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HIPAA Hurdles in 2015 | HIPAA, HITECH & HIT

HIPAA Hurdles in 2015 | HIPAA, HITECH & HIT | HIPAA Compliance for Medical Practices | Scoop.it

Nearly a year ago, as described in an earlier blog post, one of my favorite health industry journalists, Marla Durben Hirsh, published an article in Medical Practice Compliance Alert predicting physician practice compliance trends for 2014.  Marla quoted Michael Kline’s prescient prediction that HIPAA would increasingly be used as “best practice” in actions brought in state court:  “People will [learn] that they can sue [for privacy and security] breaches,” despite the lack of a private right of action under HIPAA itself.  Now, peering ahead into 2015 and hoping to surpass Michael’s status as Fox Rothschild’s HIPAA soothsayer, I thought I would take a stab at predicting a few HIPAA hurdles that covered entities, business associates, and their advisors are likely to face in 2015.

1.         More sophisticated and detailed (and more frequently negotiated) Business Associate Agreement (BAA) terms.   For example, covered entities may require business associates to implement very specific security controls (which may relate to particular circumstances, such as limitations on the ability to use or disclose protected health information (PHI) outside of the U.S. and/or the use of cloud servers), comply with a specific state’s (or states’) law privacy and security requirements, limit the creation or use of de-identified data derived from the covered entity’s PHI, or purchase cybersecurity insurance.  The BAA may describe the types of security incidents that do not require per-incident notification (such as pings or attempted firewall attacks), but also identify or imply the many types of incidents, short of breaches, that do.  In short, the BAA will increasingly be seen as the net (holes, tangles, snags and all) through which the underlying business deal must flow.  As a matter of fact, the financial risks that can flow from a HIPAA breach can easily dwarf the value of the deal itself.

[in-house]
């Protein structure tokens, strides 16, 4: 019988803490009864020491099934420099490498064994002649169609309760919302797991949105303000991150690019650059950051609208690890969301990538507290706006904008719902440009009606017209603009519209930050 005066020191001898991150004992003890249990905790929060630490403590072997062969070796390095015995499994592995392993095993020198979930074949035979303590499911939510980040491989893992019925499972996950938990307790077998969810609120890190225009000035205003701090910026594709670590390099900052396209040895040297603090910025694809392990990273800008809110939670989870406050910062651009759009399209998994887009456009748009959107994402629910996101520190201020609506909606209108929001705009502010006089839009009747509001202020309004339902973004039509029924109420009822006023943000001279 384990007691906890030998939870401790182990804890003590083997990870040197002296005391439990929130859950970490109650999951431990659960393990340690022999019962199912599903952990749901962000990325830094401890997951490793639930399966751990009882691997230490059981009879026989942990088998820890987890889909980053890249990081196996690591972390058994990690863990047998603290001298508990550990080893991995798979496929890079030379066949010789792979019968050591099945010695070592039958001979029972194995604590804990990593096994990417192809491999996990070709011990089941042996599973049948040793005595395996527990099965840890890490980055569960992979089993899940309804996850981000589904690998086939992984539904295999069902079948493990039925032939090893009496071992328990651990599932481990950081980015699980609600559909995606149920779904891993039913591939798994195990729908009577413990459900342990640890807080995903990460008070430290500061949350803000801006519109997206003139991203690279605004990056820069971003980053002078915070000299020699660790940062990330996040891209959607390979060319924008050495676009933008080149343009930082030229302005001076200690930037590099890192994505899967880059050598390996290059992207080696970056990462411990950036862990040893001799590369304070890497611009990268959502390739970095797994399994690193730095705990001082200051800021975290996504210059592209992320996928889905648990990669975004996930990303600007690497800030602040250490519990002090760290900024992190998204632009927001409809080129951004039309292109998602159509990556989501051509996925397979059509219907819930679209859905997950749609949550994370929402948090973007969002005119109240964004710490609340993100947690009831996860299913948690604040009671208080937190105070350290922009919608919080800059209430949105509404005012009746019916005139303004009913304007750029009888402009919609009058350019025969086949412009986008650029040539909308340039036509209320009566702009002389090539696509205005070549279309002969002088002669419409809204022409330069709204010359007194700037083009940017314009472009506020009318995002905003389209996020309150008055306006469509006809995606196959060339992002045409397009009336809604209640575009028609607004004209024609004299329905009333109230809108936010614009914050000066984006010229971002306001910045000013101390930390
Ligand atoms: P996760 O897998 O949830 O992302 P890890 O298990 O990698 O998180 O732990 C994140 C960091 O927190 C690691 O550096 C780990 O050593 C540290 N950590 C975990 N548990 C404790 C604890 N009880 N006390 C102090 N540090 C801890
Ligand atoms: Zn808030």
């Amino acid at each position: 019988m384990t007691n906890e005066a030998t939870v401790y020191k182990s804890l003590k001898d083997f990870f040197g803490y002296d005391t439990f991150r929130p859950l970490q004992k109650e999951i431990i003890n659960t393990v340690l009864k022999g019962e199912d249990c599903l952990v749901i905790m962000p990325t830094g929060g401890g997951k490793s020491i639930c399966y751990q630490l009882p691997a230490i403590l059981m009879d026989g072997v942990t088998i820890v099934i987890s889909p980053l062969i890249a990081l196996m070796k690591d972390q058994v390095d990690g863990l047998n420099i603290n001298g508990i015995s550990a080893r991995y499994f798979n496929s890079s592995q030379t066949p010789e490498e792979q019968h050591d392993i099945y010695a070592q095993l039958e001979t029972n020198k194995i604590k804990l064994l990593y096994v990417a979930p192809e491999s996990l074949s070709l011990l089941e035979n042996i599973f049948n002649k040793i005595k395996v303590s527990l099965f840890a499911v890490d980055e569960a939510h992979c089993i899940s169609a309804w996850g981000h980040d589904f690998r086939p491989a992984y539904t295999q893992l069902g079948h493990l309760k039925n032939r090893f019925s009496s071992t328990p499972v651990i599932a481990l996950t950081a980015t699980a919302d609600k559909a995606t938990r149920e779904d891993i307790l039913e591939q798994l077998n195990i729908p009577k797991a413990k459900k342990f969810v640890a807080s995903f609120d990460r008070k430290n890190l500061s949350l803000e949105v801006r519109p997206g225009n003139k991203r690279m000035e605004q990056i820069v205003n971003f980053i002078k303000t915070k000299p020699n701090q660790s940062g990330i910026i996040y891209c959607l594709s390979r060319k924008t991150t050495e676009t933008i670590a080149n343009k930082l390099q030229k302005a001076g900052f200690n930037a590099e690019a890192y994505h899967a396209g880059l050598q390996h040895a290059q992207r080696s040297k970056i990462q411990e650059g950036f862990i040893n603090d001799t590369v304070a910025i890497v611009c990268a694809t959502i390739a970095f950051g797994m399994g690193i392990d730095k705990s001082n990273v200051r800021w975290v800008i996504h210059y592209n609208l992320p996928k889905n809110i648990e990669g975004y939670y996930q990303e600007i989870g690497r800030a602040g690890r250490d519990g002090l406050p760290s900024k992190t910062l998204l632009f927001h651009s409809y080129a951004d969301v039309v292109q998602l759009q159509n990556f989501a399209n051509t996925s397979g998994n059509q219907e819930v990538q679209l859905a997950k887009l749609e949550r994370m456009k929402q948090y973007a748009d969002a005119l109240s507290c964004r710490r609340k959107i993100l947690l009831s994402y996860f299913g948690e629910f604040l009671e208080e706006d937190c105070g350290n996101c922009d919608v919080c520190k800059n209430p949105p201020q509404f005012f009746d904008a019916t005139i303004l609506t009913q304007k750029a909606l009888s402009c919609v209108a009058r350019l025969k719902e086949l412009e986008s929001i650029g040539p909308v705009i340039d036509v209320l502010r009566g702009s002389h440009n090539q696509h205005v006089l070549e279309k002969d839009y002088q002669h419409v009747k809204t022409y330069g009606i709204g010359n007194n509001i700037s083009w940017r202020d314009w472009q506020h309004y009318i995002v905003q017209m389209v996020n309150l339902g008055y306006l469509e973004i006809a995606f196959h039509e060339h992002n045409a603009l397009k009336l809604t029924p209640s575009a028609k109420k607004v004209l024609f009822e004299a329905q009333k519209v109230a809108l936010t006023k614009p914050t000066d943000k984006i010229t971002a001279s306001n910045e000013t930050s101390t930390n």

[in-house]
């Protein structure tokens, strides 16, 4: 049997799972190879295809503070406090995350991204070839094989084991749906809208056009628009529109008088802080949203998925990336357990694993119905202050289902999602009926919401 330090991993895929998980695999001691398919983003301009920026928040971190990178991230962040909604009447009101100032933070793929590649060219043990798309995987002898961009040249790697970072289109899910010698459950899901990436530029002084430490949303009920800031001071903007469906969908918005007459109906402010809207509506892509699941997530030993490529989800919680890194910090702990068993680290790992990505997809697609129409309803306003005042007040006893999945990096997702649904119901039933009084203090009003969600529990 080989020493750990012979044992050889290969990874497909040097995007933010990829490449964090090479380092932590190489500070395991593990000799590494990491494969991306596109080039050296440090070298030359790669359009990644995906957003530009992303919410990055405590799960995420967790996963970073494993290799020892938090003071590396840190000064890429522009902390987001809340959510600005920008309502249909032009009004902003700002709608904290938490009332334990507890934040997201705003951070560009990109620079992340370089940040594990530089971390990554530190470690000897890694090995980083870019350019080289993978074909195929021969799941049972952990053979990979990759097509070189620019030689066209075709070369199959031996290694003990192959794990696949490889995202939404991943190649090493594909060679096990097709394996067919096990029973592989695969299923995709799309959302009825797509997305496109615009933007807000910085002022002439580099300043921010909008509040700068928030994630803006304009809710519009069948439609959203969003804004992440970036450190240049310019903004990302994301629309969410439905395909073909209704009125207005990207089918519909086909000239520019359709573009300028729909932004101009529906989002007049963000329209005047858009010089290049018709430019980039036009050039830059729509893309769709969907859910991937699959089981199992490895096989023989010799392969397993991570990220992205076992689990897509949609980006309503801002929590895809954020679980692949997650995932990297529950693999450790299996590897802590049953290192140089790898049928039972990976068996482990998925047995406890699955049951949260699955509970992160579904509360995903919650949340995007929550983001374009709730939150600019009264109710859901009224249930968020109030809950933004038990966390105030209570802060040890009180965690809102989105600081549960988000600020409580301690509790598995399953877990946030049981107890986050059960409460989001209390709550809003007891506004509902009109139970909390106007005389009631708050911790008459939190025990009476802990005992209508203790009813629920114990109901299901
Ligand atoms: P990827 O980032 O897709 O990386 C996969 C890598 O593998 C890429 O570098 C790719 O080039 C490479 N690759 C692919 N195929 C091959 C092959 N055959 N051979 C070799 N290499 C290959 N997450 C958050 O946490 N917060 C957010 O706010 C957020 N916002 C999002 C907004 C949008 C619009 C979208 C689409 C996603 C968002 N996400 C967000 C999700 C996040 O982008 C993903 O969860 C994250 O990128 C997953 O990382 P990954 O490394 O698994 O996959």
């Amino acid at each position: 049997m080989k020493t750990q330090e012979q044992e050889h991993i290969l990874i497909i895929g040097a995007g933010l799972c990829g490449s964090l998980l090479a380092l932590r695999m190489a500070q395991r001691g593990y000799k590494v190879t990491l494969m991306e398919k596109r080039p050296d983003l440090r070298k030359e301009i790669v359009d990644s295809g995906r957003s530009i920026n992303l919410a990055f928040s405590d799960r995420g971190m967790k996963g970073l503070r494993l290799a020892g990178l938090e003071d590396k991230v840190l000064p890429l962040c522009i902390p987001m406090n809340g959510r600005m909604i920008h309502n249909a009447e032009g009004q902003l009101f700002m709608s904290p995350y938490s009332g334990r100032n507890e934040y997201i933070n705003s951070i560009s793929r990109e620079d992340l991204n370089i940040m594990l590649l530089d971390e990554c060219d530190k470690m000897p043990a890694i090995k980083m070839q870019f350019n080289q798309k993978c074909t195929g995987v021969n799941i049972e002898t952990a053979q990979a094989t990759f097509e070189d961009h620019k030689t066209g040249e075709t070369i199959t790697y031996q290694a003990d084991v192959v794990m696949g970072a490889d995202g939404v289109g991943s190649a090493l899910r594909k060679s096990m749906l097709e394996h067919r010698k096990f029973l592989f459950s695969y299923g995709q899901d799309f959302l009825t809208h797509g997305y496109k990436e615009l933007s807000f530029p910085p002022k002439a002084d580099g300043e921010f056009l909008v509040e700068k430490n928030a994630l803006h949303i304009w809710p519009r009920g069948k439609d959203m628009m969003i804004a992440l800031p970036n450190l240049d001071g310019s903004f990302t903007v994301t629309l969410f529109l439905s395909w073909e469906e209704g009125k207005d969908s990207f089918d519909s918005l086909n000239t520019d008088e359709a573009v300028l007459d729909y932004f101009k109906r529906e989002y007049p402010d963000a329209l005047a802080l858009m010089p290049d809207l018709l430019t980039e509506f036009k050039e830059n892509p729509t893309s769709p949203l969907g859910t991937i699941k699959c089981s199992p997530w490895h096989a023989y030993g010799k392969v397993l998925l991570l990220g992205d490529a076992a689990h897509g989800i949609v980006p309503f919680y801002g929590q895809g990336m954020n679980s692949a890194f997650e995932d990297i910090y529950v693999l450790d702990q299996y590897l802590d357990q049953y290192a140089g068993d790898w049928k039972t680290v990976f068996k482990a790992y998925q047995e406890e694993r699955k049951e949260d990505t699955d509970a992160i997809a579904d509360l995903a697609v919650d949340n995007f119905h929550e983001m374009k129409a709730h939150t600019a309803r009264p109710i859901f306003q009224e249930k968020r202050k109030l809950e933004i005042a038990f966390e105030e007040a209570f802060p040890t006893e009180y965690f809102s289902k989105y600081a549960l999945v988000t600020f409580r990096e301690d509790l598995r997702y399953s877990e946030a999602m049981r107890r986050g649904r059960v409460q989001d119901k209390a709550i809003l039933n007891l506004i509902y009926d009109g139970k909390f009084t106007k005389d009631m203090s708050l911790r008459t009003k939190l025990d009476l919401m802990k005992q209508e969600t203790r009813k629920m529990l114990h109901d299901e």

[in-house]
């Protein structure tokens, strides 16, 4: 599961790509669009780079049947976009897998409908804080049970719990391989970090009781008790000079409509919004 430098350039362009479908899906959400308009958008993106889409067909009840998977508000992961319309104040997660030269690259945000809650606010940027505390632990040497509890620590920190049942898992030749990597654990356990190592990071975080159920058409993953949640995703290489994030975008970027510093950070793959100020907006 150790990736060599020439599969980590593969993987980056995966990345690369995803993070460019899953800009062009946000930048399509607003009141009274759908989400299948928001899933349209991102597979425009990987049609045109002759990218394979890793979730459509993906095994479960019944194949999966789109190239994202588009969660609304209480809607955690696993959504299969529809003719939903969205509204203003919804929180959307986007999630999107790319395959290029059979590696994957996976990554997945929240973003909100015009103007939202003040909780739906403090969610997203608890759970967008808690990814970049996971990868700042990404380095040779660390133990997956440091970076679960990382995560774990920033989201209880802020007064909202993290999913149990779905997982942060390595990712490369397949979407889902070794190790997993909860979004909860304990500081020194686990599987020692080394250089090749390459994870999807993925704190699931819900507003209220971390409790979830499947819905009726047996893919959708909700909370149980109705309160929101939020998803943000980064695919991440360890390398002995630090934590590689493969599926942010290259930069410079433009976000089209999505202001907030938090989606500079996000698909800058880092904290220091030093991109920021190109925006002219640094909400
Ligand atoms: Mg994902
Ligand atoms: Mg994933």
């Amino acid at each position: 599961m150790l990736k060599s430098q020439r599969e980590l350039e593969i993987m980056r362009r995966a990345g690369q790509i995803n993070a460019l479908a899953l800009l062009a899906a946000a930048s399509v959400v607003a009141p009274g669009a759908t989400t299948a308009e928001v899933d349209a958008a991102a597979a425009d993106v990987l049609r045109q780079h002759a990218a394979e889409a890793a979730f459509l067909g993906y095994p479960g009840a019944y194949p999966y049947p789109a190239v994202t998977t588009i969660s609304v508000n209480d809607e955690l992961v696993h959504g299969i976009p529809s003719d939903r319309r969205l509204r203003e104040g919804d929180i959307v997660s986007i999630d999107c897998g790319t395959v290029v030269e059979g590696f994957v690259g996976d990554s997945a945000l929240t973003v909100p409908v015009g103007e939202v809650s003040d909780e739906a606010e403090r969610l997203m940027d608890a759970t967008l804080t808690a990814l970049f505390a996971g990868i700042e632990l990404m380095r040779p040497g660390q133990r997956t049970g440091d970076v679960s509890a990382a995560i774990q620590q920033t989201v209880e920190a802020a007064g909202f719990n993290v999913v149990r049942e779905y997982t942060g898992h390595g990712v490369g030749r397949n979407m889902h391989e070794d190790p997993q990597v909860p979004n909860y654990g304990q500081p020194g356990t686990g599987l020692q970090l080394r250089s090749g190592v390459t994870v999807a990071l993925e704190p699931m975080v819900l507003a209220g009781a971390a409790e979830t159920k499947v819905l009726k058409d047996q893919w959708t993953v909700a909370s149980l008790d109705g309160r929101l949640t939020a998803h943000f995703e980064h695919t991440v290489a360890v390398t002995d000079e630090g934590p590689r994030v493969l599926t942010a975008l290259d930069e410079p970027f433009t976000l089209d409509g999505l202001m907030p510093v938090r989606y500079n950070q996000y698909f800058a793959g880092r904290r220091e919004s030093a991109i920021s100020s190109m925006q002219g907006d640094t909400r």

2.         More HIPAA complaints – and investigations.  As the number and scope of hacking and breach incidents increases, so will individual concerns about the proper use and disclosure of their PHI.  Use of the Office for Civil Rights (OCR) online complaint system will continue to increase (helping to justify the $2 million budgeted increase for OCR for FY 2015), resulting in an increase in OCR compliance investigations, audits, and enforcement actions.

3.         More PHI-Avoidance Efforts.  Entities and individuals who do not absolutely require PHI in order to do business will avoid it like the plague (or transmissible disease of the day), and business partners that in the past might have signed a BAA in the quick hand-shake spirit of cooperation will question whether it is necessary and prudent to do so in the future.  “I’m Not Your Business Associate” or “We Do Not Create, Receive, Maintain or Transmit PHI” notification letters may be sent and “Information You Provide is not HIPAA-Protected” warnings may appear on “Terms of Use” websites or applications.